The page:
In Mr. Oz's prison, Tim is forced to relive his memories of the past by Mr. Oz. Realising that Mr. Oz is using Kryptonian technology, Tim easily hacks into and frees himself as Mr. Oz reveals his identity as Jor-El and disappears. As he tries to find a way out, Tim finds Batman but discovers that he is Tim Drake from the Titans Tomorrow future. Unable to accept a future where he decides to become Batman, Tim is forced to aid his older-self in evading and containing a freed Doomsday. Tim learns from his future self that Dick, Jason, and Damian all tried to be Batman but either retired or were forced to be put down by Tim (in the case for Damian). After Doomsday is lured back to his cell, both Tims teleport out of Mr. Oz's prison and arrive in Gotham in the Titans Tomorrow future. Before being sent back, Tim is asked by his future self to apologise to Conner but the younger Tim has no idea who Conner is. Tim is incapacitated by his future self as the latter decides to go back in time to kill Batwoman, the apparent cause of Tim becoming Batman.[30] Tim returns to Gotham and is reunited with the Bat Family but warns them about Future Tim.

Skills and abilities[edit]

Combat skills[edit]

Prior to becoming Robin, Tim Drake had trained himself in martial arts including Aikido,[31] Judo, Karate,[32] Savate[33] and T'ai Chi[34] in addition to gymnastics; he later honed his training after becoming Robin, being taught by numerous teachers including Batman, Dick Grayson, and Lady Shiva. Though he has been bested and beaten by other members of the Batfamily; notably Jason and Damian, he is shown to be a calculating and cunning combatant. It should also be noted that Damian sucker punched Tim in one of their early encounters and that for a time Tim had a habit of holding back when facing off against Damian. When Tim did finally decide to not hold back he easily beat Damian with impunity. Tim has even held his own briefly against Dick Grayson. His weapon of choice is the bo staff. Tim was able to fend off several notorious assassins from the Council of Spiders at once while protecting Tam Fox and also in the end game of his plan to destroy several League of Assassins bases; earning commendation from Ra's al Ghul himself who was watching the fight from afar.[35] He managed to survive a potentially fatal encounter with Jason Todd [Red Hood] in Battle for the Cowl by pretending to be dead. He was then ultimately rescued by Robin Damian Wayne. He is also inoculated against several toxins the Batman Family has encountered, including Joker Venom, Scarecrow's Fear Toxin, and some of Poison Ivy's pheromones.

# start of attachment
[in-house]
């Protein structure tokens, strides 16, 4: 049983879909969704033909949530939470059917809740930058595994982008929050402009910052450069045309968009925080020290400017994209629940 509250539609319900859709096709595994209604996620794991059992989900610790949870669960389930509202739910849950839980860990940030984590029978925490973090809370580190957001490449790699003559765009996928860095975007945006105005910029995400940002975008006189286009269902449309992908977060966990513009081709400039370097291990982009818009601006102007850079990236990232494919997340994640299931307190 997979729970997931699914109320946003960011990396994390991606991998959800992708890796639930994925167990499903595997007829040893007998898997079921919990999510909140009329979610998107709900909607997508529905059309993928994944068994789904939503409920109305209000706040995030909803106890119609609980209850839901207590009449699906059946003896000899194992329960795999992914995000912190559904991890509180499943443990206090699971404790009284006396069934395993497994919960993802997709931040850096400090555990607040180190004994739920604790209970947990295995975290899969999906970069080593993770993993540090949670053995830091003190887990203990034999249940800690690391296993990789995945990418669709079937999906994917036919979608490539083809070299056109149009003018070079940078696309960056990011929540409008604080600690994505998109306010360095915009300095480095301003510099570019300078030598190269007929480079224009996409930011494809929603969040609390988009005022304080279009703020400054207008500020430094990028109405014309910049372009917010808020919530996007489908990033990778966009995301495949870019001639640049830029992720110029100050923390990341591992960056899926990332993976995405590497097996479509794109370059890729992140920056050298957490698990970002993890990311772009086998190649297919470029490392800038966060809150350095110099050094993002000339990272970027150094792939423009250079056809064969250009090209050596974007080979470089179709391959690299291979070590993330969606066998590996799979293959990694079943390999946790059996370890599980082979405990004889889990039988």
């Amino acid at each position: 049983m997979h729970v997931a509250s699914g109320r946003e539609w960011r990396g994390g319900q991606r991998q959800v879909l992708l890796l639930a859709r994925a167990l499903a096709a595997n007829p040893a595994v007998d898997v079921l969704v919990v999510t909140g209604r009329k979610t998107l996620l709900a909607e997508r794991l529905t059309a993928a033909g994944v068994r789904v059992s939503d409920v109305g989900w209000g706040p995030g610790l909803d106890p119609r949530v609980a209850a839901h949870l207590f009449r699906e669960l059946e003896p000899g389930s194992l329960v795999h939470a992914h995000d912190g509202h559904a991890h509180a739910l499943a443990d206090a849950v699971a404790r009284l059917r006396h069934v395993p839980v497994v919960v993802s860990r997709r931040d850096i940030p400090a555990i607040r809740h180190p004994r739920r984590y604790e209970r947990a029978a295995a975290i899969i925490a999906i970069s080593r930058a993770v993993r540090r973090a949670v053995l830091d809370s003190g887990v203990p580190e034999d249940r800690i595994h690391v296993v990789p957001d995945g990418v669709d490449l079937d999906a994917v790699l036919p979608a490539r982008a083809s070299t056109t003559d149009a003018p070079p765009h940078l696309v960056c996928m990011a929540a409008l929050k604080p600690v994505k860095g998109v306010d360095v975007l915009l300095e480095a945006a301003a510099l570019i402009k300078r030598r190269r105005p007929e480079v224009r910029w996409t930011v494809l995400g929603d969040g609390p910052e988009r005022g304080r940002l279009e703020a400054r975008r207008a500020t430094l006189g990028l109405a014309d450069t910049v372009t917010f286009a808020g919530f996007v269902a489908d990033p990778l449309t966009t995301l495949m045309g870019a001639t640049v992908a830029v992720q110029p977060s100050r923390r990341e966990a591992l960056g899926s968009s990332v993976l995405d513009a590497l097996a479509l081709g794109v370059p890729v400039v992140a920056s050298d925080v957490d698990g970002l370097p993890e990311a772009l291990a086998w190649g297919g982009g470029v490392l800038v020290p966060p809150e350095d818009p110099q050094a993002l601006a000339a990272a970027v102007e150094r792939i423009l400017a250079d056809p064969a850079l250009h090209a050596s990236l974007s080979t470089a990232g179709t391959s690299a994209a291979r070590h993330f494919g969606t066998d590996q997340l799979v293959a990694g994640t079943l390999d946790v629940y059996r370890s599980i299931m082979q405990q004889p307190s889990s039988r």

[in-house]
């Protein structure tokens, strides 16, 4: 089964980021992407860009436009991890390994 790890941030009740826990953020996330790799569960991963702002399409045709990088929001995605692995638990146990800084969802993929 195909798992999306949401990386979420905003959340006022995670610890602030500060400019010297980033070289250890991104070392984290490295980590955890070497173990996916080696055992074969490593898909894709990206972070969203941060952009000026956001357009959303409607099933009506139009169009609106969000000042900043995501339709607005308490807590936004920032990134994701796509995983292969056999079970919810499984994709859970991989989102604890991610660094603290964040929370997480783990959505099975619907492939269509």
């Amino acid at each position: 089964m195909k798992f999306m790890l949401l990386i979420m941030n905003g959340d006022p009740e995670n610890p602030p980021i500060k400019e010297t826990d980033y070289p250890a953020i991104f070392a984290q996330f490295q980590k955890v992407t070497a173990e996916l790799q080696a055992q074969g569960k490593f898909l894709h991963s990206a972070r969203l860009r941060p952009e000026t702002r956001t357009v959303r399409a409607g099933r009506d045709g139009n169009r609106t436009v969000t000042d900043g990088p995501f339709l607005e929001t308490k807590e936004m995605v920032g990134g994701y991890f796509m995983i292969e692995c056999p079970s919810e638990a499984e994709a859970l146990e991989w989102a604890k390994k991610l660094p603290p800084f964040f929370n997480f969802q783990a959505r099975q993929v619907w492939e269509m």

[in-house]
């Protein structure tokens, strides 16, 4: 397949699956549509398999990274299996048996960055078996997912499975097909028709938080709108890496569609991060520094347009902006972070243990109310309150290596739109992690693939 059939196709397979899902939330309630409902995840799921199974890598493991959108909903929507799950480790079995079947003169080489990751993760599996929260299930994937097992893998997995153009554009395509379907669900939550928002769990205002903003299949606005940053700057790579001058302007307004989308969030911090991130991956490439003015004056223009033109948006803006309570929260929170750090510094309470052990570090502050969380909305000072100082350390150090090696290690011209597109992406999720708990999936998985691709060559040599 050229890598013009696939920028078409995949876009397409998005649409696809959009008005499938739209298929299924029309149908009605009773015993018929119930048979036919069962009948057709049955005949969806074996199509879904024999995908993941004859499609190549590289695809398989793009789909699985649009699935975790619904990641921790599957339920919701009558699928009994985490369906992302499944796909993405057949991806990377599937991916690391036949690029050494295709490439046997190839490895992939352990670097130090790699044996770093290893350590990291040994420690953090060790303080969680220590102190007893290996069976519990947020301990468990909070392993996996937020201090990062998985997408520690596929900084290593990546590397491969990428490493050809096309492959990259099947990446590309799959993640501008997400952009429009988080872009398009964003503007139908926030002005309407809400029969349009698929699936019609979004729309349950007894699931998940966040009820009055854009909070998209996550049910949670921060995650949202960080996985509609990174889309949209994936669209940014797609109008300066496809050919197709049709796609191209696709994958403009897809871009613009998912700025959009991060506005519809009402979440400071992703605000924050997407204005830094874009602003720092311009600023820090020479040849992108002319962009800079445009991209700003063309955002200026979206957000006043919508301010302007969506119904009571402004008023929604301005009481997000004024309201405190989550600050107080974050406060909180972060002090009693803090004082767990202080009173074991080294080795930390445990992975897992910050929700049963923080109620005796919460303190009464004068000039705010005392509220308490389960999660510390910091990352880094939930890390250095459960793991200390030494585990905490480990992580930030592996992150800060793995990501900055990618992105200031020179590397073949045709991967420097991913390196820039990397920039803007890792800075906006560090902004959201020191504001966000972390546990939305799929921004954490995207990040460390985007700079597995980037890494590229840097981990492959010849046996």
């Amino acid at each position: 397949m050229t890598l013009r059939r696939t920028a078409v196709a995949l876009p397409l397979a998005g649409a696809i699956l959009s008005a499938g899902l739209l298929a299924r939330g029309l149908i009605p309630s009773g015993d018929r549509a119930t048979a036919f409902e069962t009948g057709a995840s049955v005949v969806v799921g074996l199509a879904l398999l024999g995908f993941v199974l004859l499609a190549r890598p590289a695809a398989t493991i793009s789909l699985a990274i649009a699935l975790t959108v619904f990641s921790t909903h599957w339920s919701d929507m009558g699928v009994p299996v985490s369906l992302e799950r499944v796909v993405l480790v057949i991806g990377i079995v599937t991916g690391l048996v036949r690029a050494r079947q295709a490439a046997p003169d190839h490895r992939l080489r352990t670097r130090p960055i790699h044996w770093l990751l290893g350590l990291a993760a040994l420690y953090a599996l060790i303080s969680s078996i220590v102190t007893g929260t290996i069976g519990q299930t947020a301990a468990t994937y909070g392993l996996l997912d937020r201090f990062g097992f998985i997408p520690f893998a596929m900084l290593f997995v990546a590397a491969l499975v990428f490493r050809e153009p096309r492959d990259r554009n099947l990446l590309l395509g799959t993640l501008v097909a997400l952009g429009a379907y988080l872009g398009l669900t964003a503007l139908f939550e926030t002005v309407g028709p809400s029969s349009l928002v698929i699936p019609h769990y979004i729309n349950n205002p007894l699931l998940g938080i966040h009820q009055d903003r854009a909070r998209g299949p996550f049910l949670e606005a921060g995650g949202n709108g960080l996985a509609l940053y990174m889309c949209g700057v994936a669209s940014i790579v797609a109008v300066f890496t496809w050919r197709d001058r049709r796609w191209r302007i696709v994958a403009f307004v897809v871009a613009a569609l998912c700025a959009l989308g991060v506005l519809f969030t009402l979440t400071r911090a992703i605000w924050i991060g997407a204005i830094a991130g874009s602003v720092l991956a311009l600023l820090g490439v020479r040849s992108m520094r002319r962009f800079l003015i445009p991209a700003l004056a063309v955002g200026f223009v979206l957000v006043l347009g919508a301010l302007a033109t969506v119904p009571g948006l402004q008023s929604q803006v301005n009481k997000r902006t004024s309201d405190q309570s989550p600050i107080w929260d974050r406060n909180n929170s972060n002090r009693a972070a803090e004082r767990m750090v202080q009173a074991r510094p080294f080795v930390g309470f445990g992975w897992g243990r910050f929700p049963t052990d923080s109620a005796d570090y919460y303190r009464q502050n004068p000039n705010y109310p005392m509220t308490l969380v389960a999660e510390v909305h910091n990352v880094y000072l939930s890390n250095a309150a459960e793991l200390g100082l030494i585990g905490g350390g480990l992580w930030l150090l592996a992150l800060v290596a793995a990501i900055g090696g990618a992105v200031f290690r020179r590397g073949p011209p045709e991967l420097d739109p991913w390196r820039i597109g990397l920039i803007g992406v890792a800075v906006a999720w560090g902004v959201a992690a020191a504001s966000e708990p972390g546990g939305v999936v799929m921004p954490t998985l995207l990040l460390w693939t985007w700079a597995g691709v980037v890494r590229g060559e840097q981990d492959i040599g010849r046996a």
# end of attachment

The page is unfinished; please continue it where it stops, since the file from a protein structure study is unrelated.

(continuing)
Other skills[edit]

The most intellectually gifted of the Robins, Drake has deduced a majority of other heroes' identities, including Flash and Superman. In addition, after foiling Ra's al Ghul's master plan to assassinate everyone Bruce Wayne cared about and ruining the Wayne Family fortune, Ra's has addressed Tim as "Detective", a title the villain once only reserved for Bruce Wayne.[36] His intellect has enabled him to excel in computer science and a grasp of assorted scientific techniques, including biology, engineering, and genetics, which he has been shown to use in his attempts at re-cloning Superboy.[37] Tim also speaks several languages beyond his native English, including Cantonese,[38] Russian,[39] Spanish[4] and German.[40] Even Nightwing is proud of his skills, saying that he was a better Robin than he was.

Drake, like Dick Grayson, has served as leader to the Teen Titans, as well as Young Justice, and was even placed in charge of the rescue efforts of Blüdhaven by Superman, following the attack made by Deathstroke and his fellow villains.

Costumes[edit]

Tim Drake's first Robin costume on the cover of Robin vol. 2, #0 (Oct. 1994). Art by Tom Grummett and Ray Kryssing.

Tim Drake's original Robin costume had a red torso, yellow stitching and belt, black boots, green short sleeves, gloves, and pants,. He wore a cape that was black on the outside and yellow on the inside. This costume was different from that of his predecessors in that it provided increased protection with an armored tunic and gorget, long boots, an emergency "R" shuriken on his chest in addition to the traditional batarangs, and a collapsible bo staff as the character's primary weapon.

Following Infinite Crisis and 52, Tim Drake modified his costume to favor a mostly red and black color scheme in tribute to his best friend, Superboy (Kon-El), who died fighting Earth-Prime Superboy. This Robin costume had a red torso, long sleeves, and pants with a cape that was black on the outside and yellow on the inside. It also had yellow stitching and belt, and black domino mask, gloves, and boots.

Tim Drake resumed the motif of a red and black costume when he took on the identity of Red Robin. The Red Robin costume consisted of a long-sleeved red tunic, along with black boots, tights, gloves, cape and cowl. It also included a black-and-gold utility belt that carries Drake's weaponry such as his bo staff and throwing discs. After Drake's confrontation with Ra's al Ghul in Red Robin #12, the costume was slightly altered with spiked gauntlets, a cropped tunic, and a new utility belt.